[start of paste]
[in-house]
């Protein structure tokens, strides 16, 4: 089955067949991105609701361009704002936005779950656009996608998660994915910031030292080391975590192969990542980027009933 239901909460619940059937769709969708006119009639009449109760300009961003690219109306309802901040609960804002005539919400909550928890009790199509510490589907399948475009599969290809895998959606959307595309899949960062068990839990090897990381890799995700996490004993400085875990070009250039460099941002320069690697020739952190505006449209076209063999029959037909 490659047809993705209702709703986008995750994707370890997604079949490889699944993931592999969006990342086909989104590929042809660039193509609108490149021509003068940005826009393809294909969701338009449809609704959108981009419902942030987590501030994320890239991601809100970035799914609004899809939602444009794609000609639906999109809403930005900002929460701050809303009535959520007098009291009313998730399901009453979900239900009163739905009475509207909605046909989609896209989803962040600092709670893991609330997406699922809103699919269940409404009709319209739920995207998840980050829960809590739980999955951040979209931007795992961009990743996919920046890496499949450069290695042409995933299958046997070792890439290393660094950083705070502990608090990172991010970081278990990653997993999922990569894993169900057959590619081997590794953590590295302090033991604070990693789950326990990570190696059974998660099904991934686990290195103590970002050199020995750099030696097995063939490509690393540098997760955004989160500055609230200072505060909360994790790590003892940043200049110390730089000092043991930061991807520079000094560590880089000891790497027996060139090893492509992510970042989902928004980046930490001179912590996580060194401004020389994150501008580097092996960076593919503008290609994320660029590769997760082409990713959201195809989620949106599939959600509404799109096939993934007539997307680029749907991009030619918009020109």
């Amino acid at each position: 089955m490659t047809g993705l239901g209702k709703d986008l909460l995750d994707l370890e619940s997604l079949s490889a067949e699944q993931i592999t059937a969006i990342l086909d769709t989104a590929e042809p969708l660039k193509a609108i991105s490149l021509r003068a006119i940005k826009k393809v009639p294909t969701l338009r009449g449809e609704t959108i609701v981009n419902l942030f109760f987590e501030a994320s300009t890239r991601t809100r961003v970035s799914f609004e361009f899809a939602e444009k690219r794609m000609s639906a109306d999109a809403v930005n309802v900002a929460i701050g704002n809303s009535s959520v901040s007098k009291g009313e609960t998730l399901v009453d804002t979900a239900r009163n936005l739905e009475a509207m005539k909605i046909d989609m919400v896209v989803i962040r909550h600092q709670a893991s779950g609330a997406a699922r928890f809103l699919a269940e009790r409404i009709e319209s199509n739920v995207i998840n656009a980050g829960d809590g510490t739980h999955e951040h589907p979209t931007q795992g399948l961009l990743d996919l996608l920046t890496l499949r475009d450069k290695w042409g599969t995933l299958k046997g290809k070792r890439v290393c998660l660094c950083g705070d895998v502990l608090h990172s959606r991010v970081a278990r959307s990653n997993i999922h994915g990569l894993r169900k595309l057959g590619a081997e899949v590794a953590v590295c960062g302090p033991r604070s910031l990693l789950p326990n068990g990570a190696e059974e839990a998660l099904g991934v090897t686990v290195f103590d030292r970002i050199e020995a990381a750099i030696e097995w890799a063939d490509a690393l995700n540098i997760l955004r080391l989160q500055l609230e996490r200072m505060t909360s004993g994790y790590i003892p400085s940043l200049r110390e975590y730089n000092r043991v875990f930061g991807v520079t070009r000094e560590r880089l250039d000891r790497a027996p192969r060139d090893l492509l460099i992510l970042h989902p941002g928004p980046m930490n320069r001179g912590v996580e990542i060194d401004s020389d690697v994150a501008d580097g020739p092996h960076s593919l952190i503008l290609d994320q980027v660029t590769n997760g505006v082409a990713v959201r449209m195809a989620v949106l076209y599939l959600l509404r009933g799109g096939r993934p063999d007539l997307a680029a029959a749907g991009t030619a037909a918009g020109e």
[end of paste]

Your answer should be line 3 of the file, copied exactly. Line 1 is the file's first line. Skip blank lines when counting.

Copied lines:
């Amino acid at each position: 089955m490659t047809g993705l239901g209702k709703d986008l909460l995750d994707l370890e619940s997604l079949s490889a067949e699944q993931i592999t059937a969006i990342l086909d769709t989104a590929e042809p969708l660039k193509a609108i991105s490149l021509r003068a006119i940005k826009k393809v009639p294909t969701l338009r009449g449809e609704t959108i609701v981009n419902l942030f109760f987590e501030a994320s300009t890239r991601t809100r961003v970035s799914f609004e361009f899809a939602e444009k690219r794609m000609s639906a109306d999109a809403v930005n309802v900002a929460i701050g704002n809303s009535s959520v901040s007098k009291g009313e609960t998730l399901v009453d804002t979900a239900r009163n936005l739905e009475a509207m005539k909605i046909d989609m919400v896209v989803i962040r909550h600092q709670a893991s779950g609330a997406a699922r928890f809103l699919a269940e009790r409404i009709e319209s199509n739920v995207i998840n656009a980050g829960d809590g510490t739980h999955e951040h589907p979209t931007q795992g399948l961009l990743d996919l996608l920046t890496l499949r475009d450069k290695w042409g599969t995933l299958k046997g290809k070792r890439v290393c998660l660094c950083g705070d895998v502990l608090h990172s959606r991010v970081a278990r959307s990653n997993i999922h994915g990569l894993r169900k595309l057959g590619a081997e899949v590794a953590v590295c960062g302090p033991r604070s910031l990693l789950p326990n068990g990570a190696e059974e839990a998660l099904g991934v090897t686990v290195f103590d030292r970002i050199e020995a990381a750099i030696e097995w890799a063939d490509a690393l995700n540098i997760l955004r080391l989160q500055l609230e996490r200072m505060t909360s004993g994790y790590i003892p400085s940043l200049r110390e975590y730089n000092r043991v875990f930061g991807v520079t070009r000094e560590r880089l250039d000891r790497a027996p192969r060139d090893l492509l460099i992510l970042h989902p941002g928004p980046m930490n320069r001179g912590v996580e990542i060194d401004s020389d690697v994150a501008d580097g020739p092996h960076s593919l952190i503008l290609d994320q980027v660029t590769n997760g505006v082409a990713v959201r449209m195809a989620v949106l076209y599939l959600l509404r009933g799109g096939r993934p063999d007539l997307a680029a029959a749907g991009t030619a037909a918009g020109e």